Cataract surgery is one of the safest surgeries performed in the United States today. It has an excellent success rate of 95-98%. The rate of complications increases in people who have other eye diseases such as diabetes retinopathy or uveitis. All surgeries have risks, but for cataract surgery, complications are usually not serious.
The most relatively common event following cataract surgery with a lens implant is posterior capsular opacification (PCO) or a secondary cataract. There is a membrane inside the eye that helps hold the lens implant in place until the eye is healed. Sometimes this membrane gradually becomes cloudy and produces decreased vision or other symptoms similar to those initially caused by the cataract. The clouding and decreased vision may occur days, weeks months, or years after cataract surgery. If you cannot function due to poor vision produced by the cloudy membrane, an additional, unrelated laser procedure may be indicated to improve your vision again.
The goal of cataract surgery with IOL implant is to help provide the best possible vision WITH GLASSES. Most people still require glasses for some or all activities. Sometimes calculations for the lens implant result in a strong prescription that is not tolerated by the patient. An additional surgical procedure may be required to correct the prescription or to replace the lens implant. Other ocular conditions such as macular degeneration, diabetes, glaucoma and other eye problems may prevent complete recovery of vision after surgery.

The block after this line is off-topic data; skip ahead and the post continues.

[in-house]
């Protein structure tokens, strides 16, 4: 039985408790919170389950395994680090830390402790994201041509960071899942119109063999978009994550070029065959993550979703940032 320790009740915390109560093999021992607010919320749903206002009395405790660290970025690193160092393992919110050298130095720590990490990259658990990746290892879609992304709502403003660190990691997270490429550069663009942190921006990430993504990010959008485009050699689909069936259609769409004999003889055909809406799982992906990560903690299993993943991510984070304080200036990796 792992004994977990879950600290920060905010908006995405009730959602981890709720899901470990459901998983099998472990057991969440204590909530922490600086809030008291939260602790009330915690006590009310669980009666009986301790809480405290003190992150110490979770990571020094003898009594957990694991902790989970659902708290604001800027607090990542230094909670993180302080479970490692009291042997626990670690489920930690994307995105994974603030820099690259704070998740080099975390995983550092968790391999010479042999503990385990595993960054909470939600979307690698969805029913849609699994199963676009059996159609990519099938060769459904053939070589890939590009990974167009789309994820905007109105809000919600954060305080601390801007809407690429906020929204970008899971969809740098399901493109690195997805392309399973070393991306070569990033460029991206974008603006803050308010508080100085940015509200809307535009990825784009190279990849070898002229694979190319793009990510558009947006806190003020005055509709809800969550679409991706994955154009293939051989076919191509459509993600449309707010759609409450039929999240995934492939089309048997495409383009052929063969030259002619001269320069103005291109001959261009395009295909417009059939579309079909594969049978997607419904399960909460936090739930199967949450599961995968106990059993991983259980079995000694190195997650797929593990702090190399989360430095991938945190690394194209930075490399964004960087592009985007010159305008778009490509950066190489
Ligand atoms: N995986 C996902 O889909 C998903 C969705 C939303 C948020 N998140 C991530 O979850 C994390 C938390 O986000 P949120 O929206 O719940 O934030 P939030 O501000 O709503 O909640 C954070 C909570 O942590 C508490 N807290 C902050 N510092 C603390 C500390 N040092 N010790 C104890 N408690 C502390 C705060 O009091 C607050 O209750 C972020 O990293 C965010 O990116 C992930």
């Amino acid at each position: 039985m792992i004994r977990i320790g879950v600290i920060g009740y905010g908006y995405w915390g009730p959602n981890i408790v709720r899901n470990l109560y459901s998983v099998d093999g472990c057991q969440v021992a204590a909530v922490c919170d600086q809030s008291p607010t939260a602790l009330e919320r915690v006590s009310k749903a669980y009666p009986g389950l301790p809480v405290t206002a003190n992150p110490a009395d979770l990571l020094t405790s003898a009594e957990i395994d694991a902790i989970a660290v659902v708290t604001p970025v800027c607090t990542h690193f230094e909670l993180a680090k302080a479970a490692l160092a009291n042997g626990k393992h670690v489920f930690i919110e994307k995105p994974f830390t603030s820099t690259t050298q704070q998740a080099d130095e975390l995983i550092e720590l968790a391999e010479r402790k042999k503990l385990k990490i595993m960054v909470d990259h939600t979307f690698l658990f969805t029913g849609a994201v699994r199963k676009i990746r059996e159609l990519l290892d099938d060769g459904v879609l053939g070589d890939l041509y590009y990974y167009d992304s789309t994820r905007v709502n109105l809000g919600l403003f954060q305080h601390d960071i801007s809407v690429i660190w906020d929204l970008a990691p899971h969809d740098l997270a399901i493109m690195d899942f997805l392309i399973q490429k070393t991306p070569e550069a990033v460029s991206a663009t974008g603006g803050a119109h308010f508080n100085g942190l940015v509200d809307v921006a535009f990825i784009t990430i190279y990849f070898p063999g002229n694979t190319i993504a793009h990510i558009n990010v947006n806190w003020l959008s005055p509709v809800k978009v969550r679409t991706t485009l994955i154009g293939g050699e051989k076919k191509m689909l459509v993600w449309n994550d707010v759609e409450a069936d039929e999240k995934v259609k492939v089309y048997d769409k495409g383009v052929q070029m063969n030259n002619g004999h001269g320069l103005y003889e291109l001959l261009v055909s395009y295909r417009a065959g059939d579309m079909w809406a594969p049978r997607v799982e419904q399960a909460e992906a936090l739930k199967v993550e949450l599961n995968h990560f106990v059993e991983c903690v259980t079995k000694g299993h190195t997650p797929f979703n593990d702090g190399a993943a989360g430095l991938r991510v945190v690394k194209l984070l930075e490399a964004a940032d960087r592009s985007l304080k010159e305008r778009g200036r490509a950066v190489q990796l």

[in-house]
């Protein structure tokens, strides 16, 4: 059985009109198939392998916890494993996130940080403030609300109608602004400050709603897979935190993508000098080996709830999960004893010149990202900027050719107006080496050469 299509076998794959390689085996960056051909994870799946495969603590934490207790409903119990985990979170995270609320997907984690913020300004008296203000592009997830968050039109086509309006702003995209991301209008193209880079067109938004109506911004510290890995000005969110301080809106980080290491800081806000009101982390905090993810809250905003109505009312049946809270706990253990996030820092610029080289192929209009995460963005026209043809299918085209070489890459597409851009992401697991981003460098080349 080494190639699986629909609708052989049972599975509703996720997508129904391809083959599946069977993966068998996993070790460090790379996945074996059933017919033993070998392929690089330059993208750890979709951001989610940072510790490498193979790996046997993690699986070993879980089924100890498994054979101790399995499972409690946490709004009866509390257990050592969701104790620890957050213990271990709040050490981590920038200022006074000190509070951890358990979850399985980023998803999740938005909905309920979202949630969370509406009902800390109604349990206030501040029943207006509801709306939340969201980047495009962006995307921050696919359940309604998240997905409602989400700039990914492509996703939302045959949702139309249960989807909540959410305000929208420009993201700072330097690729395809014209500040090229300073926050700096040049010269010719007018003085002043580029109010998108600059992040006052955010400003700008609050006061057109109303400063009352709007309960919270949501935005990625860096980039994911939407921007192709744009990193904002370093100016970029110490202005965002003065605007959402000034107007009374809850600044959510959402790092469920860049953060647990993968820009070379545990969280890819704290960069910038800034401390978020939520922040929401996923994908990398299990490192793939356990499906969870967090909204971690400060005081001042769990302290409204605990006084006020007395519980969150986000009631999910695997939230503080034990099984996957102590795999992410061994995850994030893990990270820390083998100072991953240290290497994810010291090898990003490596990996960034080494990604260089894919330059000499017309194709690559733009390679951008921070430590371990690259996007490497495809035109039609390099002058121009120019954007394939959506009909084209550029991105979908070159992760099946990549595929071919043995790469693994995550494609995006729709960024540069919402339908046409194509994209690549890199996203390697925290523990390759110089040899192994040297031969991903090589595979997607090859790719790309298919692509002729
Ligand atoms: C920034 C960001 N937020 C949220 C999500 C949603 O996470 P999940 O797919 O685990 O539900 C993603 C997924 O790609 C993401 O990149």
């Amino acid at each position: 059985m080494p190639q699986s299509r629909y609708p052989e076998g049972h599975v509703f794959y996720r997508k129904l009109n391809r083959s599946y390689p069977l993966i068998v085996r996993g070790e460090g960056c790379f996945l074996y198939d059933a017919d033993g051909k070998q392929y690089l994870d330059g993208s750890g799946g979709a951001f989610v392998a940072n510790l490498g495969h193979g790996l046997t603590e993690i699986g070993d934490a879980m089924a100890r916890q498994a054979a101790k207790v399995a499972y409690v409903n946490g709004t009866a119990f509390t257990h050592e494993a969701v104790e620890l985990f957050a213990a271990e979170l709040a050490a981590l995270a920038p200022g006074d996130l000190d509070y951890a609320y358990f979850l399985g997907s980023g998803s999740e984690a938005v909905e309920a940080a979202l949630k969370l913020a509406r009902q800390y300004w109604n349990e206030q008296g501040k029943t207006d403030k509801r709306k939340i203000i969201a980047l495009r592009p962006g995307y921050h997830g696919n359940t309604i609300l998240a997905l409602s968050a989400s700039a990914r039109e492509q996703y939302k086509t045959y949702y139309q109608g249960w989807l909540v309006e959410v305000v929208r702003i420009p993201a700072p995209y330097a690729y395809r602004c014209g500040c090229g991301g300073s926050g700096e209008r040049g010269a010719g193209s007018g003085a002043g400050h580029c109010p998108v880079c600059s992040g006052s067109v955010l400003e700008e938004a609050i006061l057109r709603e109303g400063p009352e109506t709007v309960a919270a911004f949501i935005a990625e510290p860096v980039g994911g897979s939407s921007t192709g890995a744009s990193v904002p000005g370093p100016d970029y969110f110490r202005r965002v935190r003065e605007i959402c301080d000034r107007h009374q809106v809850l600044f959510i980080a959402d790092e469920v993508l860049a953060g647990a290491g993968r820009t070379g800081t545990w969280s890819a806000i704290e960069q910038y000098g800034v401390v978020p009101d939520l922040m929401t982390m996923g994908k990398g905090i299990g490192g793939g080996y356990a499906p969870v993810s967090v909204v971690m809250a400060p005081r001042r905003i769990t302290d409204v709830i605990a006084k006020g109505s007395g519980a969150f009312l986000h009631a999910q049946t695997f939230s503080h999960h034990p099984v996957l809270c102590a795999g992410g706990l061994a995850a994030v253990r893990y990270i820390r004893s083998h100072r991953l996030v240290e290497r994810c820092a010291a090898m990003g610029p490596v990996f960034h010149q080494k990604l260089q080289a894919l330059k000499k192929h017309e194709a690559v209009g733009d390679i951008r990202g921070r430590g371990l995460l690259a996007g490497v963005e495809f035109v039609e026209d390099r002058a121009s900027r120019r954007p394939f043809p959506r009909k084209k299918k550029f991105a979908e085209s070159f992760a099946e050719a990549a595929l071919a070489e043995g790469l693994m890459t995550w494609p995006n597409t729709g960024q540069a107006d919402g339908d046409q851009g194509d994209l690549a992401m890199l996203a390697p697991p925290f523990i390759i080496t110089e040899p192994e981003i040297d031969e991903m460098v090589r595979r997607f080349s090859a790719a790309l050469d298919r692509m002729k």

There are many studies out today that have proven cataract surgery can increase a patient's quality of life, decrease their risk of falling and increase their life expectancy.
Before cataract surgery, always be sure to discuss any concerns you may have regarding your upcoming surgery. To schedule an appointment please call 267-410-1046 or visit eyeops.com.